The Bible says, “Love your neighbour as yourself.” So how should we love LGBTQ people?


LGBTQ is an initialism that stands for “lesbian gay bisexual transgender” and Q for those who identify as queer and are questioning their sexual or gender identity. Group members find it hard to be accepted because their practices go against the Christian faith.

The Bible says in Leviticus 18:22, “You must not lie down with a male in the same way that you lie down with a woman. It is a detestable act.”

This statement condemns homosexuality, which is the core foundation of the LGBTQ community.


Also in Genesis 1:27–28, God made man and woman and instructed them to go forth into the world and multiply. This means the LGBTQ community violates this rule because there’s no way for natural birth to occur in a union of LGBTQ individuals.

Furthermore, the bible says in Colossians 3:5 that “deaden therefore your body members that are on earth as respects sexual immorality, uncleanness, and uncontrolled sexual passion. Hurtful desire and greediness, which is idolatry”. In contemporary English, “don’t be controlled by your body; kill every desire for the wrong kind of sex.”.

However, the Bible condemns discrimination just as much. There should be no discrimination within the body of Christ because there is no discrimination in God. Since God made man in his own image, you as a person, especially as a Christian, must not discriminate, for you’re to be a reflection of God himself. The Bible has taught us that every individual is significant and important to God and included in his plan of salvation, so we should not discriminate against and treat others unjustly.

In Paul’s letter to the Galatians, he wrote: There is neither Jew nor Greek slave nor free male nor female, for you are all one in Christ.” Paul teaches Christians in his letter not to have any ill feelings towards a fellow human. No matter the tribe’s status or gender, all are the same in God’s eyes. The Bible also teaches that it is not the place of any man to judge his fellow man.

(Matthew 7:1-2). “Do not judge, or you too will be judged. For in the same way you judge others, you will be judged, and with the measure you use, it will be measured to you.

Shortly after becoming the pope, Pope Francis made this statement:

“If a person is gay and seeks God and has good will, who am I to judge?” Pope Francis said this in July 2013, four months after becoming Pope. The pope has often shown compassion and even advocated for leniency towards the LGBTQ community several times.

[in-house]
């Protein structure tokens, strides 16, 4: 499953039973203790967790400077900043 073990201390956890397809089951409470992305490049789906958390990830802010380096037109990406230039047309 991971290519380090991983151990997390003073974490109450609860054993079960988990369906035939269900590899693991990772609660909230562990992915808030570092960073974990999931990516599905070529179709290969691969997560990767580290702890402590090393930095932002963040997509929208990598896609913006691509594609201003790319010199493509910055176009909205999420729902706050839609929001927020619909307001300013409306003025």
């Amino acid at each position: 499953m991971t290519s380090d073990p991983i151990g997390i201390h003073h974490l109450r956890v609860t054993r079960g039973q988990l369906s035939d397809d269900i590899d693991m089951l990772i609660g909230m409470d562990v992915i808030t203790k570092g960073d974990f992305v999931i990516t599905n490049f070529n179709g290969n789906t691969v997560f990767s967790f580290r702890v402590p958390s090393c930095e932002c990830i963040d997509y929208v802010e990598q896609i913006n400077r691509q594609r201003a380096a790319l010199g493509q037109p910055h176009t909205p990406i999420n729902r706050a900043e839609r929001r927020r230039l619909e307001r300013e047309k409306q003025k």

The Bible says in Matthew 22:37–39, “Thou shalt love the Lord thy God with all thy heart, with all thy soul, and with all thy mind. This is the first and great commandment: “And the second is, like unto it, Thou shalt love thy neighbour as thyself.”

This passage talks about the first and second commandments. The first talks about loving God, which is very important, and the second is said to be just as important, which is loving your neighbour as yourself. This means you cannot claim to love God as a person or as a Christian and discriminate against other humans, no matter the circumstances. Also, the pope’s comments about LGBTQ people can be considered a result of these first two commandments.

In Luke 19:1–10, Jesus called out Zacchaeus, the tax collector, to come down from the tree he had claimed to see Jesus. Jesus followed him to his home, laughed, and ate with Zacchaeus, who was still a sinner at the time.

Also, Jesus made Matthew, who was also a tax collector, his disciple, and when he had dinner at his house, many tax collectors and sinners came and ate with Jesus and his followers. The Pharisees, confused by this, asked Jesus’s followers, “Why does your teacher eat with tax collectors and sinners?”  Jesus heard this and responded, “It is not healthy who need a doctor, but the sick. But go and learn what this means. I desire mercy, not sacrifice. ‘ For I did not come to call the righteous but sinners to repentance” (Matthew 9:12–13).

This situation and Jesus’s reply to the Pharisees teach us that as much as we surround ourselves with fellow Christians, we must extend our love to people who are outside Christianity, and we don’t necessarily have to preach to them but show the love in Christianity and the joy in togetherness. This alone will bring them closer to you, thereby bringing them closer to Christendom.

Also Read: Love Your Neighbour As Yourself Blog

Jesus has shown us that being able to love our fellow humans unconditionally, no matter the circumstances, is one of the most important parts of being a Christian. God demonstrated this to us by giving his only begotten son to cleanse us of sin, and Jesus himself further demonstrates this by not refusing his father’s will and willingly dying for our sins. So as Christians, you have no reason to be different from your Lord and Savior.

The LGBTQ just want to exist, and as long as they aren’t trying to impose themselves on you as a person, you have no reason to hate or discriminate against them, for discrimination goes against the will of God.


  • As a Christian, do you share this view?
  • What are your opinions about the LGBTQ community?
  • Do you think the Church of God can coexist with the LGBTQ community?
  • What do you think of Pope Francis’s relaxed attitude towards the LGBTQ community?


Content Credit / Ajibola Emmanuel Adebayo

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